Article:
What a mindset shift to think of accidents creating beauty. And though leaving the teaching profession, moving to a new country, and becoming a Zoom Mom weren’t accidents, per se, they certainly were in line with a seismic shift of events. And let’s remember that during seismic shifts when tectonic plates collide (accident!), beautiful mountains are formed.
I am reminded of W. H. Auden’s poem “The Unknown Citizen,” a poem about a man who floats through life, doing things and saying things and being things. He is “normal,” “sensible,” “proper,” “popular,” and even a “saint” — descriptors we’d probably appreciate being said about us. His life is smooth — no accidents. But when he dies, we realize — with horror — that no one even knew his name. No one even knew if he was free. Or if he was happy.
Go ahead and read the poem. Take your time.
The Unknown Citizen W. H. Auden (To JS/07 M 378 This Marble Monument Is Erected by the State) He was found by the Bureau of Statistics to be One against whom there was no official complaint, And all the reports on his conduct agree That, in the modern sense of an old-fashioned word, he was a saint, For in everything he did he served the Greater Community. Except for the War till the day he retired He worked in a factory and never got fired, But satisfied his employers, Fudge Motors Inc. Yet he wasn't a scab or odd in his views, For his Union reports that he paid his dues, (Our report on his Union shows it was sound) And our Social Psychology workers found That he was popular with his mates and liked a drink. The Press are convinced that he bought a paper every day And that his reactions to advertisements were normal in every way. Policies taken out in his name prove that he was fully insured, And his Health-card shows he was once in hospital but left it cured. Both Producers Research and High-Grade Living declare He was fully sensible to the advantages of the Instalment Plan And had everything necessary to the Modern Man, A phonograph, a radio, a car and a frigidaire. Our researchers into Public Opinion are content That he held the proper opinions for the time of year; When there was peace, he was for peace: when there was war, he went. He was married and added five children to the population, Which our Eugenist says was the right number for a parent of his generation. And our teachers report that he never interfered with their education. Was he free? Was he happy? The question is absurd: Had anything been wrong, we should certainly have heard.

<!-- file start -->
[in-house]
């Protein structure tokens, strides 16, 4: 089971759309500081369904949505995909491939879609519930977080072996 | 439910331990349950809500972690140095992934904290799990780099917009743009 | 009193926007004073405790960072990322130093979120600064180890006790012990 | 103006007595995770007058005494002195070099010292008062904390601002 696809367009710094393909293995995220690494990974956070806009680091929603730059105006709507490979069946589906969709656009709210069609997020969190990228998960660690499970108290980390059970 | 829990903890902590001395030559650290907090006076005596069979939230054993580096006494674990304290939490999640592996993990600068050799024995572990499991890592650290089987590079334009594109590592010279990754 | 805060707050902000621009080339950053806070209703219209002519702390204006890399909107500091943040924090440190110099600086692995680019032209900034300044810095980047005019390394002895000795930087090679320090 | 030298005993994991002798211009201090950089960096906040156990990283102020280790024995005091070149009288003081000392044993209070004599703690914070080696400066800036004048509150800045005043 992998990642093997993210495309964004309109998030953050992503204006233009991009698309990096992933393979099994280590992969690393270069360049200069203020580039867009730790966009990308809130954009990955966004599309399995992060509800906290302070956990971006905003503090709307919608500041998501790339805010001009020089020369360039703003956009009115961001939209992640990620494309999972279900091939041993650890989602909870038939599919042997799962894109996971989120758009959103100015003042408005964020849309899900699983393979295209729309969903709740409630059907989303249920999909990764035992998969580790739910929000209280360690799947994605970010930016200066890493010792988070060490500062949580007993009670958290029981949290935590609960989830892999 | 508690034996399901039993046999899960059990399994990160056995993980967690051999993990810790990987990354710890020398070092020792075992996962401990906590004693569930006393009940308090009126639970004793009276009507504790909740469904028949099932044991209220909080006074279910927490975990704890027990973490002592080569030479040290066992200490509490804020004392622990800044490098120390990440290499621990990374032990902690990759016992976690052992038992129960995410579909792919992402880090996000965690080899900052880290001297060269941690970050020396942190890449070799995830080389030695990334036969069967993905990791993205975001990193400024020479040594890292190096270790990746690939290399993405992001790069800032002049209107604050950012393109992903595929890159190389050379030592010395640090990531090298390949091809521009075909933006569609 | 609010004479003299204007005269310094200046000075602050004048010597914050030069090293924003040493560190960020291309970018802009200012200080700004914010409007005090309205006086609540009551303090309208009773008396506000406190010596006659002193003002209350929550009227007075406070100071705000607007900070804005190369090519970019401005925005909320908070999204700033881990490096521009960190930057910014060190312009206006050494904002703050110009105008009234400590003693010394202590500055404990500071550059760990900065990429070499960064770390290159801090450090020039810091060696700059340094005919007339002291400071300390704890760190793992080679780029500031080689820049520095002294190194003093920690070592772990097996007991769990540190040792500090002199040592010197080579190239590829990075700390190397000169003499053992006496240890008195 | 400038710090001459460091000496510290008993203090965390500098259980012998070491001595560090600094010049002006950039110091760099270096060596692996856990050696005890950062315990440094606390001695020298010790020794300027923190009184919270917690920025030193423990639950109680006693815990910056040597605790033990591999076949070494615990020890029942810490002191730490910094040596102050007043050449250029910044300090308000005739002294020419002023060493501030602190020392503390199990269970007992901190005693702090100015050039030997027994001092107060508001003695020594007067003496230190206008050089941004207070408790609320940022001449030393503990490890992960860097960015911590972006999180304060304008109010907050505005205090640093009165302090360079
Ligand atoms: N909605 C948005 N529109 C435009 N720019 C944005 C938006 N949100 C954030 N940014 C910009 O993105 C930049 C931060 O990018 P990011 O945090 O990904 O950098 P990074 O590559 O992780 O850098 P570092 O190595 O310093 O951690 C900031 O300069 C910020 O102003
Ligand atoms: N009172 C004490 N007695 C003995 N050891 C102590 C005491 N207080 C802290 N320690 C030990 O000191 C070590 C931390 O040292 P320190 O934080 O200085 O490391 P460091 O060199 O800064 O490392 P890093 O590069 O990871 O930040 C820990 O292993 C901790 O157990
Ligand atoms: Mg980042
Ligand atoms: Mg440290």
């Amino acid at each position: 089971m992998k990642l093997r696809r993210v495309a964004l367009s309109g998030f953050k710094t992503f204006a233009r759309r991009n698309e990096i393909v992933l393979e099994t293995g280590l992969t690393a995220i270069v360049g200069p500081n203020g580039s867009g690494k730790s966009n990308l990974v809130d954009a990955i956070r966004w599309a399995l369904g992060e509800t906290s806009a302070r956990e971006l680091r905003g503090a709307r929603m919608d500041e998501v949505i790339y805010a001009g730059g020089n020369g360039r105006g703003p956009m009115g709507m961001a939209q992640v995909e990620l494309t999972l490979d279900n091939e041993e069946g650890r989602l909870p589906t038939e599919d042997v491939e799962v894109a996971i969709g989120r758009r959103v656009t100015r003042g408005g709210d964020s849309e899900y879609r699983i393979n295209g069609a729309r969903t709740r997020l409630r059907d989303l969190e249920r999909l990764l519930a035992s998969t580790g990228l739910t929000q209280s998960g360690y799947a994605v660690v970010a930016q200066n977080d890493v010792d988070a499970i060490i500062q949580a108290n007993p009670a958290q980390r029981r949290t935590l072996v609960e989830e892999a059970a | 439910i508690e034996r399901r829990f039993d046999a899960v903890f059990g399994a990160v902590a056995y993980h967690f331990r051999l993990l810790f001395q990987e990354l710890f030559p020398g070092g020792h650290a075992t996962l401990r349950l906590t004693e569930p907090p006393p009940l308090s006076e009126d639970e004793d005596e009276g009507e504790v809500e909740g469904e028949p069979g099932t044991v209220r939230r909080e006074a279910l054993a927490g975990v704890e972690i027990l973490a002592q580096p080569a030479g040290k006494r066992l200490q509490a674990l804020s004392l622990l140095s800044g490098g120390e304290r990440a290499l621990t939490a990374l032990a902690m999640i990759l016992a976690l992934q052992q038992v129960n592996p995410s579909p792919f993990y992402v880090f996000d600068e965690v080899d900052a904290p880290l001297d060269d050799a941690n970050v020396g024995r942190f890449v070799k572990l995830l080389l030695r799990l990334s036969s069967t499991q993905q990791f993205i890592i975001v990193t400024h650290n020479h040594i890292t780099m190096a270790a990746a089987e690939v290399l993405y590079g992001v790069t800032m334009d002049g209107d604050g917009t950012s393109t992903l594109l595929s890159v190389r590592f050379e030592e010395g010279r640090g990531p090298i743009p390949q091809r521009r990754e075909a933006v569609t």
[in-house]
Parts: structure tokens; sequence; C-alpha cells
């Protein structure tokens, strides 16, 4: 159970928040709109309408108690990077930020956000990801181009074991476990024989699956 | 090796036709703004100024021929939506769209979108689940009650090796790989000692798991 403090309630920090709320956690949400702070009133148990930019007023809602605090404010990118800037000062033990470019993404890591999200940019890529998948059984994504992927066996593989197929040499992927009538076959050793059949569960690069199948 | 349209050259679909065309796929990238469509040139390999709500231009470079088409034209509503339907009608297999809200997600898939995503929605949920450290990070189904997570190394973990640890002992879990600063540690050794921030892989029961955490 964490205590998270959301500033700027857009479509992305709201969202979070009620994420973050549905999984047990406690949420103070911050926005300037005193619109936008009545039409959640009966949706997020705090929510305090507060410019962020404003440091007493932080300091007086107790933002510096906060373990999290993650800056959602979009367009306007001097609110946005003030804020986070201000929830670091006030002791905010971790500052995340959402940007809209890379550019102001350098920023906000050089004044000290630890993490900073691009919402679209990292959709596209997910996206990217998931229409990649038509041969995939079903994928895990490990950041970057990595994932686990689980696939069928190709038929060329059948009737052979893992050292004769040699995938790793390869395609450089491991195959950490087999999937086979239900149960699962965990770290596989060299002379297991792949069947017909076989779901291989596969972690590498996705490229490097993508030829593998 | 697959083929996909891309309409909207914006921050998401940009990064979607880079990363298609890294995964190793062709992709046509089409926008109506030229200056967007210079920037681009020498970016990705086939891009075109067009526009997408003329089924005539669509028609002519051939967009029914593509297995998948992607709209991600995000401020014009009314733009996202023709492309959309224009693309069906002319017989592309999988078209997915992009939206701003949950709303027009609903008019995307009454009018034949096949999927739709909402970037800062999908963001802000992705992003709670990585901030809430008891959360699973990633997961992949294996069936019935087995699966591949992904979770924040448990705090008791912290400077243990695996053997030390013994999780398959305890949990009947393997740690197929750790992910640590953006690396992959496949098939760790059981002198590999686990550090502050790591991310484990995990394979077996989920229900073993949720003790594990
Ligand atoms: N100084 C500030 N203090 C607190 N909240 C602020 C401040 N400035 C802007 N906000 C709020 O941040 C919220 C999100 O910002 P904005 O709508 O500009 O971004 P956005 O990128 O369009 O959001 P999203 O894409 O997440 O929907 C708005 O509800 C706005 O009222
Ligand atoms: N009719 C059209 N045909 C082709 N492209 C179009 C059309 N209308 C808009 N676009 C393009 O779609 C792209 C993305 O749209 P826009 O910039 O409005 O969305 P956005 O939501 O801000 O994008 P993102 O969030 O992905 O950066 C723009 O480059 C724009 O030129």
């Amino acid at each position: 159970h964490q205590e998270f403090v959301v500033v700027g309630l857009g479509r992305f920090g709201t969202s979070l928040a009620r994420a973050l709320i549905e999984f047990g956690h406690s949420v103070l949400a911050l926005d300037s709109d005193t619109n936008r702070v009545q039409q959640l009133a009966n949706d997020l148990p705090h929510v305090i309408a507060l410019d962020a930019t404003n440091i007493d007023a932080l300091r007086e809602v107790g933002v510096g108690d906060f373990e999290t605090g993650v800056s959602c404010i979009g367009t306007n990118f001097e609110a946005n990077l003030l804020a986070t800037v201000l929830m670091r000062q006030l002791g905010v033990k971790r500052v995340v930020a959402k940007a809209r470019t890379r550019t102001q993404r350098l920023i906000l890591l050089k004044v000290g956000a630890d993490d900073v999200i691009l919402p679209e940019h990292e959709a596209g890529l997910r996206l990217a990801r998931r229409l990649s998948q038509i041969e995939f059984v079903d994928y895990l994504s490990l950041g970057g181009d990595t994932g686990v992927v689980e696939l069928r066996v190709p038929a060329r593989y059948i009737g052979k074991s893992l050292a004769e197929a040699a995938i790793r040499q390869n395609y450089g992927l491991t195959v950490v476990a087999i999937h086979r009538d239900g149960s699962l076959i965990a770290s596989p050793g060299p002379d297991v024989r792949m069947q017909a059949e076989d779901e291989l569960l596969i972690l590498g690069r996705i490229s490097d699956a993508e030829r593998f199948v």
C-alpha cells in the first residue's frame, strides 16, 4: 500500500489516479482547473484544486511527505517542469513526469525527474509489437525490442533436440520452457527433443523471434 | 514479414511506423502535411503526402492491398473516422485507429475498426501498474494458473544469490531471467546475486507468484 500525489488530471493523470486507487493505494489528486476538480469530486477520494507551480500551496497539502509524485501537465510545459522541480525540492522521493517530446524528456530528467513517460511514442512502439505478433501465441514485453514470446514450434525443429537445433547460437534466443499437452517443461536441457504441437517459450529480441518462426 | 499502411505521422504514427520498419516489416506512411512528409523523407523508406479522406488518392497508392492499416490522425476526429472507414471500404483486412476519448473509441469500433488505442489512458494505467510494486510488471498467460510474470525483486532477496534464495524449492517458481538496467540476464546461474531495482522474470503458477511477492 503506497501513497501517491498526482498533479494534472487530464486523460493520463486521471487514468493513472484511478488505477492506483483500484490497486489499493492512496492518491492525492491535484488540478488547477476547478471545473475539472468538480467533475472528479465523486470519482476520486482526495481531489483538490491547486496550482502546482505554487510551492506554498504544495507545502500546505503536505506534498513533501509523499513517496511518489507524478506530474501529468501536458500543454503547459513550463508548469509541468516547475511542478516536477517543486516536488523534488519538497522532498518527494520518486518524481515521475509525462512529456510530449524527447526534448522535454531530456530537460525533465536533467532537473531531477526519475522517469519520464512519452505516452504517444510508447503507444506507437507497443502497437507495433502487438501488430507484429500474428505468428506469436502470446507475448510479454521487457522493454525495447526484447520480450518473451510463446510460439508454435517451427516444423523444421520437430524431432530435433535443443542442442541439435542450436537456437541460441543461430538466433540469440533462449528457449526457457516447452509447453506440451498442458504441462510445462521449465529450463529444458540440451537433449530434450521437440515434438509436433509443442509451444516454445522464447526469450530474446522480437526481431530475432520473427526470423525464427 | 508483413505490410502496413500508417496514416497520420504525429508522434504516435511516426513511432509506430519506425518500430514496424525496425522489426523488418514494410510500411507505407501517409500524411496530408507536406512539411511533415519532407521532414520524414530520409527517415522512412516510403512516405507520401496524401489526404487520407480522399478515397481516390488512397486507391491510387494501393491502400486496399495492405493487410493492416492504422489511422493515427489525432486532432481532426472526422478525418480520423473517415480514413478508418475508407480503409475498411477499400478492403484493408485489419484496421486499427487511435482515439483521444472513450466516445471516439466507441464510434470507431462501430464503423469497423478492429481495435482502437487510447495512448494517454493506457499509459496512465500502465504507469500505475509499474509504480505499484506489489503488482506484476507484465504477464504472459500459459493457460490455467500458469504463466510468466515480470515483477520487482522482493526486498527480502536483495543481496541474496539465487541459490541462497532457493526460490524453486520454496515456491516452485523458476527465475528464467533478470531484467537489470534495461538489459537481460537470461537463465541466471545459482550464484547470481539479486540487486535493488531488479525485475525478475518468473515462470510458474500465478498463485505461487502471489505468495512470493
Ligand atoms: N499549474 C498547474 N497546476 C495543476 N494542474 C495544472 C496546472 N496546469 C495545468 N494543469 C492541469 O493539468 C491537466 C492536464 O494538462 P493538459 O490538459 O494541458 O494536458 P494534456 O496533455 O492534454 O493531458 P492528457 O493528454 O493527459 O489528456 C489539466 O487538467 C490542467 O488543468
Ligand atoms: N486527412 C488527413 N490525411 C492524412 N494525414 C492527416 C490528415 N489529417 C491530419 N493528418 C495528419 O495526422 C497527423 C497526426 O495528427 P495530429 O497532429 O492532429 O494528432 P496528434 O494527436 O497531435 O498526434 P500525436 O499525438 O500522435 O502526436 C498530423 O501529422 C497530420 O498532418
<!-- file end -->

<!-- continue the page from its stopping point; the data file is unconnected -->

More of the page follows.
What a truly devastating poem. To go through your entire life, doing and saying and being all the things, only to die, in the abyss of obscurity.
It’s a reminder to us to live. To live in a way that we are known to others and to ourselves. And for that to happen we might have to endure some accidents. We might have to induce some accidents.
Leaving my profession, moving to another country, becoming a Zoom Mom — these things propelled me to dig deeper into what I have to offer to my community, to my family, to myself.
And digging deeper, I have discovered within myself something very exciting — something that has been waiting patiently for me.
That something? It’s a book. A book that I will write.
(I’m terrified. Maybe terrified like those tectonic plates when they were inching closer to each other, knowing they were going to collide and there was nothing they could do about it.)
When people look at my life after I die, I want them to see beautiful bays and mountains, knowing the erosion and shifting of tectonic plates it took to get like that.
Because sometimes it takes an accident to create something beautiful. And to be known.